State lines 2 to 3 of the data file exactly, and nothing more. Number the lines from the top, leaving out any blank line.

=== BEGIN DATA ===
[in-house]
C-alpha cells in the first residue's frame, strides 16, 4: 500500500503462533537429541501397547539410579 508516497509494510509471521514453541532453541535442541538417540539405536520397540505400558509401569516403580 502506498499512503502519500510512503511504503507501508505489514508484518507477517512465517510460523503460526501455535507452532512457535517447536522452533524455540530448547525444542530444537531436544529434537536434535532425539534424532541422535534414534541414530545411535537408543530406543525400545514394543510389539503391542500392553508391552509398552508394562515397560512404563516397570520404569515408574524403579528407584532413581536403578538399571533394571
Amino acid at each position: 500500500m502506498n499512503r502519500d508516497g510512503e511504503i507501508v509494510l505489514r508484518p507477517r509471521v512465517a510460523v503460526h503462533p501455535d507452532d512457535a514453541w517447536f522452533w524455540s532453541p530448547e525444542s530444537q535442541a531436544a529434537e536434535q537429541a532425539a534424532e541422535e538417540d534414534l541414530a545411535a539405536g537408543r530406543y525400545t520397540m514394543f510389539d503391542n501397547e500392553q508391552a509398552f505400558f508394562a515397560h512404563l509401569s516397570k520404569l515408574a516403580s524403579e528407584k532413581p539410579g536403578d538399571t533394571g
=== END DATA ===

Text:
C-alpha cells in the first residue's frame, strides 16, 4: 500500500503462533537429541501397547539410579 508516497509494510509471521514453541532453541535442541538417540539405536520397540505400558509401569516403580 502506498499512503502519500510512503511504503507501508505489514508484518507477517512465517510460523503460526501455535507452532512457535517447536522452533524455540530448547525444542530444537531436544529434537536434535532425539534424532541422535534414534541414530545411535537408543530406543525400545514394543510389539503391542500392553508391552509398552508394562515397560512404563516397570520404569515408574524403579528407584532413581536403578538399571533394571
Amino acid at each position: 500500500m502506498n499512503r502519500d508516497g510512503e511504503i507501508v509494510l505489514r508484518p507477517r509471521v512465517a510460523v503460526h503462533p501455535d507452532d512457535a514453541w517447536f522452533w524455540s532453541p530448547e525444542s530444537q535442541a531436544a529434537e536434535q537429541a532425539a534424532e541422535e538417540d534414534l541414530a545411535a539405536g537408543r530406543y525400545t520397540m514394543f510389539d503391542n501397547e500392553q508391552a509398552f505400558f508394562a515397560h512404563l509401569s516397570k520404569l515408574a516403580s524403579e528407584k532413581p539410579g536403578d538399571t533394571g